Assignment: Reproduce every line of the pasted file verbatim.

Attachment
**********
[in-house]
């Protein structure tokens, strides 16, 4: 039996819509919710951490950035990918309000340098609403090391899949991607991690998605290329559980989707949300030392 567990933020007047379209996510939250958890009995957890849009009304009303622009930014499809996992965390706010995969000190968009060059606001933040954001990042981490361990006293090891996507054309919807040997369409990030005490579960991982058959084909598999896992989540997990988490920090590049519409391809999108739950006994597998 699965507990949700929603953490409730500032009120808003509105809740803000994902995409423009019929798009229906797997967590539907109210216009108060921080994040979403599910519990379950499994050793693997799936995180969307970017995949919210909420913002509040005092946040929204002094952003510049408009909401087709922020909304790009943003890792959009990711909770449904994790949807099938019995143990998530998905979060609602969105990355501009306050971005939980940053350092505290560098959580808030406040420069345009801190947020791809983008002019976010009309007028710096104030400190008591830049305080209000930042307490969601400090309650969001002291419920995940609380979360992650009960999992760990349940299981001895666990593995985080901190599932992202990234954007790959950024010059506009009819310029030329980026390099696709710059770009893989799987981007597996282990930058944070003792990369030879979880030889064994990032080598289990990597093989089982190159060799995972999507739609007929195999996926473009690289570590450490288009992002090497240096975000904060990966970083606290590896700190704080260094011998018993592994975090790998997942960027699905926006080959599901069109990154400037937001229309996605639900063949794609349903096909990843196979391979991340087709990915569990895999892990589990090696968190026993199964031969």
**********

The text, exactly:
[in-house]
């Protein structure tokens, strides 16, 4: 039996819509919710951490950035990918309000340098609403090391899949991607991690998605290329559980989707949300030392 567990933020007047379209996510939250958890009995957890849009009304009303622009930014499809996992965390706010995969000190968009060059606001933040954001990042981490361990006293090891996507054309919807040997369409990030005490579960991982058959084909598999896992989540997990988490920090590049519409391809999108739950006994597998 699965507990949700929603953490409730500032009120808003509105809740803000994902995409423009019929798009229906797997967590539907109210216009108060921080994040979403599910519990379950499994050793693997799936995180969307970017995949919210909420913002509040005092946040929204002094952003510049408009909401087709922020909304790009943003890792959009990711909770449904994790949807099938019995143990998530998905979060609602969105990355501009306050971005939980940053350092505290560098959580808030406040420069345009801190947020791809983008002019976010009309007028710096104030400190008591830049305080209000930042307490969601400090309650969001002291419920995940609380979360992650009960999992760990349940299981001895666990593995985080901190599932992202990234954007790959950024010059506009009819310029030329980026390099696709710059770009893989799987981007597996282990930058944070003792990369030879979880030889064994990032080598289990990597093989089982190159060799995972999507739609007929195999996926473009690289570590450490288009992002090497240096975000904060990966970083606290590896700190704080260094011998018993592994975090790998997942960027699905926006080959599901069109990154400037937001229309996605639900063949794609349903096909990843196979391979991340087709990915569990895999892990589990090696968190026993199964031969």